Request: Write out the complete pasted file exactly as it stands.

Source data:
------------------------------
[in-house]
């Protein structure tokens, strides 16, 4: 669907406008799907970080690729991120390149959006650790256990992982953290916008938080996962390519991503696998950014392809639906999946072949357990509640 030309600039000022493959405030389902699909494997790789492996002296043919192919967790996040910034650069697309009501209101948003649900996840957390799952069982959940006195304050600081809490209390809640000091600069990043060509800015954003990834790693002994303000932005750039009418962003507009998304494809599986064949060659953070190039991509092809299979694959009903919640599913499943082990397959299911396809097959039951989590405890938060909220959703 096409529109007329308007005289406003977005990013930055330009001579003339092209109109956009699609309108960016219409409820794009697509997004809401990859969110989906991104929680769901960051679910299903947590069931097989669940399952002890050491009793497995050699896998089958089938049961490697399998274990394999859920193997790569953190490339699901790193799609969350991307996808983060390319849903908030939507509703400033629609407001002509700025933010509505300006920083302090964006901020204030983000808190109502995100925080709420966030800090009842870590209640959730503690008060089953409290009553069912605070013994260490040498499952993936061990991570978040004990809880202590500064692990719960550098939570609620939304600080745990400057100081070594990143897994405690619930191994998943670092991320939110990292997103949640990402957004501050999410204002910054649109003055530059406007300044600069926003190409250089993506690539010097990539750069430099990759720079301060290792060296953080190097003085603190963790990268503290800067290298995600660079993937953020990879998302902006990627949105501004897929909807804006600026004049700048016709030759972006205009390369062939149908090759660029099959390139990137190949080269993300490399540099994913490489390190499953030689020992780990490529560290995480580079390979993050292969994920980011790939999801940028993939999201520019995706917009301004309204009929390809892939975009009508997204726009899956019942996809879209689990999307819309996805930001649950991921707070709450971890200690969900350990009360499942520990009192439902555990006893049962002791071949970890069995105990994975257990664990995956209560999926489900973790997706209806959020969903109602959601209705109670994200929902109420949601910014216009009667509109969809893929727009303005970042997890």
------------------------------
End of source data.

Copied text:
[in-house]
């Protein structure tokens, strides 16, 4: 669907406008799907970080690729991120390149959006650790256990992982953290916008938080996962390519991503696998950014392809639906999946072949357990509640 030309600039000022493959405030389902699909494997790789492996002296043919192919967790996040910034650069697309009501209101948003649900996840957390799952069982959940006195304050600081809490209390809640000091600069990043060509800015954003990834790693002994303000932005750039009418962003507009998304494809599986064949060659953070190039991509092809299979694959009903919640599913499943082990397959299911396809097959039951989590405890938060909220959703 096409529109007329308007005289406003977005990013930055330009001579003339092209109109956009699609309108960016219409409820794009697509997004809401990859969110989906991104929680769901960051679910299903947590069931097989669940399952002890050491009793497995050699896998089958089938049961490697399998274990394999859920193997790569953190490339699901790193799609969350991307996808983060390319849903908030939507509703400033629609407001002509700025933010509505300006920083302090964006901020204030983000808190109502995100925080709420966030800090009842870590209640959730503690008060089953409290009553069912605070013994260490040498499952993936061990991570978040004990809880202590500064692990719960550098939570609620939304600080745990400057100081070594990143897994405690619930191994998943670092991320939110990292997103949640990402957004501050999410204002910054649109003055530059406007300044600069926003190409250089993506690539010097990539750069430099990759720079301060290792060296953080190097003085603190963790990268503290800067290298995600660079993937953020990879998302902006990627949105501004897929909807804006600026004049700048016709030759972006205009390369062939149908090759660029099959390139990137190949080269993300490399540099994913490489390190499953030689020992780990490529560290995480580079390979993050292969994920980011790939999801940028993939999201520019995706917009301004309204009929390809892939975009009508997204726009899956019942996809879209689990999307819309996805930001649950991921707070709450971890200690969900350990009360499942520990009192439902555990006893049962002791071949970890069995105990994975257990664990995956209560999926489900973790997706209806959020969903109602959601209705109670994200929902109420949601910014216009009667509109969809893929727009303005970042997890």